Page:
While the Clean Air Strategy says that the government wants to accelerate the shift from road to rail, its Department for Transport plans could stack the cards in favour of HGVs.

Its policy ‘Road to Zero’ excludes HGVs from the ban to sell new diesel cars and vans from 2040. And yet rail freight is being penalised both by the DfT halt to electrification, and its diesel-only ban for rail locomotives from 2040 despite the fact that rail freight locomotives emit far less carbon dioxide and air pollution than HGVs, for the equivalent journey.

The answer is for the government to get a grip on the costs of installing electrification, not halt adoption of the most sustainable fuel source, which is tried and tested, when there is no alternative fuel in the pipeline to match it.

Electrification is being rolled out across the rest of Europe; EU statistics show that the UK is now trailing at a woeful 20th in the league table of electrified lines in Europe. Julian Worth, a rail freight expert, makes the case for a modest re-wiring of around 320 key miles over a 30-year period which could see two-thirds of rail freight moved by electric traction. If government commits to investment over a period, then the rail freight operators can build the business case for new locomotives.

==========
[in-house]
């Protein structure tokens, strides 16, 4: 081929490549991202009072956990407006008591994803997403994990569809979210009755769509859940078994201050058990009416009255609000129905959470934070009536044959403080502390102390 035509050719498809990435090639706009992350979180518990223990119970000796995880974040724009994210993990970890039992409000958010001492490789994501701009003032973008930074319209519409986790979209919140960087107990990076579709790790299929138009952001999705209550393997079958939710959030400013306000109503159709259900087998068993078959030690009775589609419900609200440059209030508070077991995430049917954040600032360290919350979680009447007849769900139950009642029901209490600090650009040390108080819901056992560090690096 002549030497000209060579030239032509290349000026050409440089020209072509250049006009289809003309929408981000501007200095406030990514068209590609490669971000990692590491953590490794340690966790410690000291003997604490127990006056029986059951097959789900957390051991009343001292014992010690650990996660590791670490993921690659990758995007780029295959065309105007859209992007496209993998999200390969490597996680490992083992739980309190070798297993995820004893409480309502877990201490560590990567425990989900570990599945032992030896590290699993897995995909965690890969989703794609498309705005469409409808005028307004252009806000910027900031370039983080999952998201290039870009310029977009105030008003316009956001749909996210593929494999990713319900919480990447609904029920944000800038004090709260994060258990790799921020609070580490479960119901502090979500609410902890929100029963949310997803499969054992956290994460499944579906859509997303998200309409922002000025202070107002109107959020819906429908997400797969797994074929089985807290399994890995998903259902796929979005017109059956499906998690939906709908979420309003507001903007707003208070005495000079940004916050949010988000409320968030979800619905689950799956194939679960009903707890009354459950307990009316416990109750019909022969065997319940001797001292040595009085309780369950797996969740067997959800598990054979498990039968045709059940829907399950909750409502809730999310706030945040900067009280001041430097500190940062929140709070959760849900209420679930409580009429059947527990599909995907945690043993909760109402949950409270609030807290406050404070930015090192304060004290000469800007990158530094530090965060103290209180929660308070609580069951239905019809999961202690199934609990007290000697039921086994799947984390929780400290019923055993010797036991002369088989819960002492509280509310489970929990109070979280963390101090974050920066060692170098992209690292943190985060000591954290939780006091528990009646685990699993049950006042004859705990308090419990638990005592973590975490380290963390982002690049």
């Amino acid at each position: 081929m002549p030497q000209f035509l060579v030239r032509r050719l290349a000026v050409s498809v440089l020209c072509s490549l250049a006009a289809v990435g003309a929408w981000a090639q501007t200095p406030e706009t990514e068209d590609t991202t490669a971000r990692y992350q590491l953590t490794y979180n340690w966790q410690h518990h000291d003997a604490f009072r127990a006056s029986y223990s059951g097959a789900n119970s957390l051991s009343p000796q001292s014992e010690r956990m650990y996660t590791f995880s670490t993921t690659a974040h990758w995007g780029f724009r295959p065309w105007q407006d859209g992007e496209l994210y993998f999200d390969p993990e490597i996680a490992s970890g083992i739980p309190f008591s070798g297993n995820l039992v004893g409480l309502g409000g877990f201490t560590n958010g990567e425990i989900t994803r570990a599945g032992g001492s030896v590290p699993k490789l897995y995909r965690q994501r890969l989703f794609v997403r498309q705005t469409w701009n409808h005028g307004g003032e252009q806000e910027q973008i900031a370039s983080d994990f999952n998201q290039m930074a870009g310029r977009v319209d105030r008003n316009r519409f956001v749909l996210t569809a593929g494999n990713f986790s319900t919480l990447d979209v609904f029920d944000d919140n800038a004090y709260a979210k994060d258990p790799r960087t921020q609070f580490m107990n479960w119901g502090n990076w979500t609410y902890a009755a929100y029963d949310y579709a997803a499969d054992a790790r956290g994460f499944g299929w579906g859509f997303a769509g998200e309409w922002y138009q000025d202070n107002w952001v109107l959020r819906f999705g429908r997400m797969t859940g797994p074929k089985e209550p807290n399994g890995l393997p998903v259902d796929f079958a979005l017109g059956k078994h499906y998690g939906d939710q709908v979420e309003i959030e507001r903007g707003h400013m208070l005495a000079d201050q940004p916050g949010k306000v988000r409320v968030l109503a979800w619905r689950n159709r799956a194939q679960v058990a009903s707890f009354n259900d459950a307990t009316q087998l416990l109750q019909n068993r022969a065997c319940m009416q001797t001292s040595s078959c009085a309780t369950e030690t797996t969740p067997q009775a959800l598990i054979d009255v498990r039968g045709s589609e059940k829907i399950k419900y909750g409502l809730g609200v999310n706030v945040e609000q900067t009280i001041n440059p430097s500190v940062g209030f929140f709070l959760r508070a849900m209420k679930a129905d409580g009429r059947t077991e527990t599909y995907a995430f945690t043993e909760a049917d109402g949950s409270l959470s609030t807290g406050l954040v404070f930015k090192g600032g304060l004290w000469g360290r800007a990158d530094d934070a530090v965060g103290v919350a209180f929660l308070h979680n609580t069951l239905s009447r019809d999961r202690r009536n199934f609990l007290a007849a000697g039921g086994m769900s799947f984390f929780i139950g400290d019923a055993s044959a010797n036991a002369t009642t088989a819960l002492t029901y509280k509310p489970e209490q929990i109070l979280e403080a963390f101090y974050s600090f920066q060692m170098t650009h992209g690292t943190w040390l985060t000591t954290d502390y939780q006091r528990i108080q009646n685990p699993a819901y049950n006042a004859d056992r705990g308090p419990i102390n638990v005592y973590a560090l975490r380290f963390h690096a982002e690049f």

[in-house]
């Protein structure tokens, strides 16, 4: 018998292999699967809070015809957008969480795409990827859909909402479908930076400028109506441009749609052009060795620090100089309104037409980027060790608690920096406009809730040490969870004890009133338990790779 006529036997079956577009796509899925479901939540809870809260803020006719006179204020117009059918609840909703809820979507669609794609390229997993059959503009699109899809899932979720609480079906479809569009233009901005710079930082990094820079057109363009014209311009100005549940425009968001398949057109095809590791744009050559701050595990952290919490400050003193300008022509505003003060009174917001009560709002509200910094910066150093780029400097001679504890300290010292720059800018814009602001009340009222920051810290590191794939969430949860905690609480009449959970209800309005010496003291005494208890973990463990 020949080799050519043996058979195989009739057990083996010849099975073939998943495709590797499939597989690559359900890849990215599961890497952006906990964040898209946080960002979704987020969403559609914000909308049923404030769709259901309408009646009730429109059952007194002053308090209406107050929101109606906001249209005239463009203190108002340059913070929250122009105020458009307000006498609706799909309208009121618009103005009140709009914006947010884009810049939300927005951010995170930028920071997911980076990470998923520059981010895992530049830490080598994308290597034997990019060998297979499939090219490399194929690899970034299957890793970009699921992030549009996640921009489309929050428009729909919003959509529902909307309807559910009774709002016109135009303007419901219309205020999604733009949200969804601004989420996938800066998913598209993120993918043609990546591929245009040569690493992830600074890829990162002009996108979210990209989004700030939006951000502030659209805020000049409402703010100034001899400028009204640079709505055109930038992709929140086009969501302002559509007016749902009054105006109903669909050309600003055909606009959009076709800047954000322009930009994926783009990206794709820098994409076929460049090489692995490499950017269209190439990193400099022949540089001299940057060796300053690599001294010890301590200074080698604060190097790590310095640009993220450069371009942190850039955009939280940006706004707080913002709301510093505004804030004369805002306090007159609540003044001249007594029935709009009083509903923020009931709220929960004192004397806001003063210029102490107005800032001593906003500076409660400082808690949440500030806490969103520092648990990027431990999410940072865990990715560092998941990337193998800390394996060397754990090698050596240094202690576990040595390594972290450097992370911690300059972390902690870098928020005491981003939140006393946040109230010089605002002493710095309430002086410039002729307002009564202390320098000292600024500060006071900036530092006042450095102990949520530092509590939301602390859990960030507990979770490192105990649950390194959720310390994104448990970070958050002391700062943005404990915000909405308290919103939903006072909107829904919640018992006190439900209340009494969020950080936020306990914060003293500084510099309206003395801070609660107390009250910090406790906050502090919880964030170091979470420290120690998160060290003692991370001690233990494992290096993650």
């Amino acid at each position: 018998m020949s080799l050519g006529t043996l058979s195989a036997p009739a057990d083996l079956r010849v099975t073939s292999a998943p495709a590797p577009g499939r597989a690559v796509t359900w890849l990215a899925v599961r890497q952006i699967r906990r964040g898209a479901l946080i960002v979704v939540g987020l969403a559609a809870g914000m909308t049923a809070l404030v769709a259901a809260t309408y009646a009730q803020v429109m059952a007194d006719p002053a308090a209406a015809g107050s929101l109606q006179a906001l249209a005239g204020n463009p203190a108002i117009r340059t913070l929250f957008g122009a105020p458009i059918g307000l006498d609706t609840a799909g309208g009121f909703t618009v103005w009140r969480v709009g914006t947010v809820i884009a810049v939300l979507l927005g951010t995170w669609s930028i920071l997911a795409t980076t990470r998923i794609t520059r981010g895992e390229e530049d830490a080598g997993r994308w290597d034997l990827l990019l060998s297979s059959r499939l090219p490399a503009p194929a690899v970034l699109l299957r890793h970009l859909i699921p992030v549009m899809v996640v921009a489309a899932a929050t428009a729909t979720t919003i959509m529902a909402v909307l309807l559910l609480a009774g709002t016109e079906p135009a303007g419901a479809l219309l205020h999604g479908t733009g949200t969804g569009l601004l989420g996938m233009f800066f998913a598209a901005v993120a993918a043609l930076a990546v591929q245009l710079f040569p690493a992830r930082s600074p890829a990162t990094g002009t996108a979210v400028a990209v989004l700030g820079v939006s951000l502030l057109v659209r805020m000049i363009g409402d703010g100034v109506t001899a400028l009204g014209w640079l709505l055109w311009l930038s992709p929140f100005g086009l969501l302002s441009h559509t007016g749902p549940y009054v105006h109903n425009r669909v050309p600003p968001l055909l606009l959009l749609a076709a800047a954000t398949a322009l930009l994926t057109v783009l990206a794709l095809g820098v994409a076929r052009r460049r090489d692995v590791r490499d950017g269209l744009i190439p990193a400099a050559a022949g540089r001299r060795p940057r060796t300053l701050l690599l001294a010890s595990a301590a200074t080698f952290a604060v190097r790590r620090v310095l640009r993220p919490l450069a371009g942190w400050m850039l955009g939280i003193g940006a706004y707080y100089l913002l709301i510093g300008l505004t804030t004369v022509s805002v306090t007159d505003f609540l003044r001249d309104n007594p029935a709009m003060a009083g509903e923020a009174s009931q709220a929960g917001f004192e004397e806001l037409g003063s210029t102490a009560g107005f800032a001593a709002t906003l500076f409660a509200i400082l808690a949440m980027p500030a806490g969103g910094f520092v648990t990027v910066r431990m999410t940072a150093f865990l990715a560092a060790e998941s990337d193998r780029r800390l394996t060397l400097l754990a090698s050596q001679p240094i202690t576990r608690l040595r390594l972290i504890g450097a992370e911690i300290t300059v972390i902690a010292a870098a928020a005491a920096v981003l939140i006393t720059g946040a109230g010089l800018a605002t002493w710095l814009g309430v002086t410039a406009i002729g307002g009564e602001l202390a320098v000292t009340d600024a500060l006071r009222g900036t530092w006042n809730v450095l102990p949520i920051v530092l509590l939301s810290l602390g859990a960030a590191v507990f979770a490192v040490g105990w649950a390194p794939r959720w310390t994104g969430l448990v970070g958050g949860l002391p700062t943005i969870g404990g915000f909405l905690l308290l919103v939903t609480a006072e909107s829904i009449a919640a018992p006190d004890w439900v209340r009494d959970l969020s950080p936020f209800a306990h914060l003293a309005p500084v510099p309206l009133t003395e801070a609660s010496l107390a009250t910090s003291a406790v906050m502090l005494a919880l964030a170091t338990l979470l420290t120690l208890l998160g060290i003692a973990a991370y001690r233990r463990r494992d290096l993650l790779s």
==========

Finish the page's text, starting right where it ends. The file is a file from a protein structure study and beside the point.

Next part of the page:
In terms of skills, the unions continue to work with the industry to take advantage of government support for apprenticeships and to enable the industry to become a more diverse workforce.


The development and funding of the Digital Railway, through the European Rail Traffic Management System (ERTMS), provides an opportunity to unlock existing capacity constraints and enable future growth in the rail freight sector. Currently the deployment strategy of ERTMS is unclear and Network Rail is developing a series of strategic outline business cases to understand where deployment would offer the greatest value in CP6.

Freight operators are preparing for future deployment with the fitment of three first-in-class locomotive types already underway. A commercial framework has been signed between Network Rail and the freight operators to ensure that the fitment of the ETCS in-cab signalling system on board freight locomotives is appropriately funded and aligned to the deployment plans on the rail network.

Even though freight does not have a vote the government should listen to the public as well as taking the relative safety costs of road and rail into account; the DfT values the prevention of each road fatality at £2 million.

A recent questionnaire from Brake, the national road safety charity, showed that 79 per cent of car drivers want to see less freight on the roads on safety grounds; government figures show HGVs are almost seven times more likely than cars to be involved in fatal crashes on minor roads. Furthermore, 79 per cent of drivers want the government to fund the necessary rail network upgrades to transfer the freight to rail.